A brief history of the ophthalmoscope

1 May 2003
Volume 04, Issue 2

In 1851, Hermann von Helmholtz invented the ophthalmoscope in order to demonstrate to his students why the pupil of the eye sometimes appeared black and at other times light.

Introduction 

It is now more than 150 years since Hermann von Helmholtz’s ‘discovery’ of the ophthalmoscope in 1851. He called it an Augenspiegel (eye mirror): the name ‘ophthalmoscope’ (eye-observer) did not come into common use until three years later; in 1854. At the time Helmholtz, who was only 29, was a professor of physiology and he wanted to demonstrate to his students why the pupil of the eye sometimes appeared black and at other times light.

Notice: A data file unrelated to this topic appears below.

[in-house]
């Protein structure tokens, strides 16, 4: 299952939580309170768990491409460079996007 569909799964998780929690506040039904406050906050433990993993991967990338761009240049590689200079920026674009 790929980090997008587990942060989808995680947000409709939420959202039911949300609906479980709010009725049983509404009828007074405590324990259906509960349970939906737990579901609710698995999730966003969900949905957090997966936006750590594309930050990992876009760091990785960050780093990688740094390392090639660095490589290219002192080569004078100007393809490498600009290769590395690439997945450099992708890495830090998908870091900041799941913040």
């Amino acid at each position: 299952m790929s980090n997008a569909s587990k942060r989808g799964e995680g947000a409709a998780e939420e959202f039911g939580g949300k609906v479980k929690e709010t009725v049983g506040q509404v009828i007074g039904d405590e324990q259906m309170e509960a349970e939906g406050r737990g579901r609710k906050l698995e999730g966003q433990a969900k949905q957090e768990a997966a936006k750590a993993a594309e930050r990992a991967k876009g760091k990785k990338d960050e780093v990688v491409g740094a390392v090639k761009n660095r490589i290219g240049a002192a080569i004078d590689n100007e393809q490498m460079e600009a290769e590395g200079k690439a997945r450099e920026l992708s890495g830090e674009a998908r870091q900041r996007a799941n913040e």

Prior to his invention there was much speculation as to what lay behind the black hole of the pupil of the eye. Until 1810 there had been many theories about why the eye became luminous under certain conditions. Some thought that the fleeting luminosity was a phenomenon of phosphorescence; others speculated that light absorbed during the day gave off light at night, while others thought that it was the result of activity similar to a firefly and that it was electricity emitted by the retina. Bénédict Prévost, Professor of Philosophy at Montaubon in France, in 1810 explained that the luminosity could only be observed when light entered the eye from without. 

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